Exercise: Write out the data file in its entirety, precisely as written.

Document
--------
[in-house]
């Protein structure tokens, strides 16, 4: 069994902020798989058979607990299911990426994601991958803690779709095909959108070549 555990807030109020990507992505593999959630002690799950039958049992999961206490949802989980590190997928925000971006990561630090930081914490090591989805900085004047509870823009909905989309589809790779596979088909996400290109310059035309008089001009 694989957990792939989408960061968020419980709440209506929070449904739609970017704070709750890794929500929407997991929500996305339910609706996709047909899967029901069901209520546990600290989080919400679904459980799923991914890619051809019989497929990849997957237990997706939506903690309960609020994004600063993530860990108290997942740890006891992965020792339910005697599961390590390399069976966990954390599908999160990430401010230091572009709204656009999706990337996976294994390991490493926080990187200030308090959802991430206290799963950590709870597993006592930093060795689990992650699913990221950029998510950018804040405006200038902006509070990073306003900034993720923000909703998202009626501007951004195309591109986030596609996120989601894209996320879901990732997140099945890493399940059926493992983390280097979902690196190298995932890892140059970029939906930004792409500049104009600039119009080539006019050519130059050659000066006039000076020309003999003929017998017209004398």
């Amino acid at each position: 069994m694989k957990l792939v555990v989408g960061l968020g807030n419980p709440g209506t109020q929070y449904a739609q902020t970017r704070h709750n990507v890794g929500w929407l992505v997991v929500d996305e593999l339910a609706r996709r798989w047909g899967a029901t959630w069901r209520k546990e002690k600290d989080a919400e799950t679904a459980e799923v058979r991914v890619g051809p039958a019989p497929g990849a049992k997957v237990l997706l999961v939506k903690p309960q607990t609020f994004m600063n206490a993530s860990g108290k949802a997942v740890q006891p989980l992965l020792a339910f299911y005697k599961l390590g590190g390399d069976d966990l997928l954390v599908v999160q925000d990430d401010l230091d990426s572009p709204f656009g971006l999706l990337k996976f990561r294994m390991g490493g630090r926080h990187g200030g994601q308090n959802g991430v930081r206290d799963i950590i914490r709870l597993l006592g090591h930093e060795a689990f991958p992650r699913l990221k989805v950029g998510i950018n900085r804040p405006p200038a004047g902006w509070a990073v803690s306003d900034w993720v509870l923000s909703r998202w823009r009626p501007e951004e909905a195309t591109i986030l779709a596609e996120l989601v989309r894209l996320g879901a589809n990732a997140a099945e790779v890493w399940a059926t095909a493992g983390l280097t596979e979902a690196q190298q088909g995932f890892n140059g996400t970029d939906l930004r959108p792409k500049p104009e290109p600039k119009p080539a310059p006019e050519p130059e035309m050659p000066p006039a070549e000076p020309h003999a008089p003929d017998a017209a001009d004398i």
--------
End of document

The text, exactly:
[in-house]
């Protein structure tokens, strides 16, 4: 069994902020798989058979607990299911990426994601991958803690779709095909959108070549 555990807030109020990507992505593999959630002690799950039958049992999961206490949802989980590190997928925000971006990561630090930081914490090591989805900085004047509870823009909905989309589809790779596979088909996400290109310059035309008089001009 694989957990792939989408960061968020419980709440209506929070449904739609970017704070709750890794929500929407997991929500996305339910609706996709047909899967029901069901209520546990600290989080919400679904459980799923991914890619051809019989497929990849997957237990997706939506903690309960609020994004600063993530860990108290997942740890006891992965020792339910005697599961390590390399069976966990954390599908999160990430401010230091572009709204656009999706990337996976294994390991490493926080990187200030308090959802991430206290799963950590709870597993006592930093060795689990992650699913990221950029998510950018804040405006200038902006509070990073306003900034993720923000909703998202009626501007951004195309591109986030596609996120989601894209996320879901990732997140099945890493399940059926493992983390280097979902690196190298995932890892140059970029939906930004792409500049104009600039119009080539006019050519130059050659000066006039000076020309003999003929017998017209004398």
């Amino acid at each position: 069994m694989k957990l792939v555990v989408g960061l968020g807030n419980p709440g209506t109020q929070y449904a739609q902020t970017r704070h709750n990507v890794g929500w929407l992505v997991v929500d996305e593999l339910a609706r996709r798989w047909g899967a029901t959630w069901r209520k546990e002690k600290d989080a919400e799950t679904a459980e799923v058979r991914v890619g051809p039958a019989p497929g990849a049992k997957v237990l997706l999961v939506k903690p309960q607990t609020f994004m600063n206490a993530s860990g108290k949802a997942v740890q006891p989980l992965l020792a339910f299911y005697k599961l390590g590190g390399d069976d966990l997928l954390v599908v999160q925000d990430d401010l230091d990426s572009p709204f656009g971006l999706l990337k996976f990561r294994m390991g490493g630090r926080h990187g200030g994601q308090n959802g991430v930081r206290d799963i950590i914490r709870l597993l006592g090591h930093e060795a689990f991958p992650r699913l990221k989805v950029g998510i950018n900085r804040p405006p200038a004047g902006w509070a990073v803690s306003d900034w993720v509870l923000s909703r998202w823009r009626p501007e951004e909905a195309t591109i986030l779709a596609e996120l989601v989309r894209l996320g879901a589809n990732a997140a099945e790779v890493w399940a059926t095909a493992g983390l280097t596979e979902a690196q190298q088909g995932f890892n140059g996400t970029d939906l930004r959108p792409k500049p104009e290109p600039k119009p080539a310059p006019e050519p130059e035309m050659p000066p006039a070549e000076p020309h003999a008089p003929d017998a017209a001009d004398i």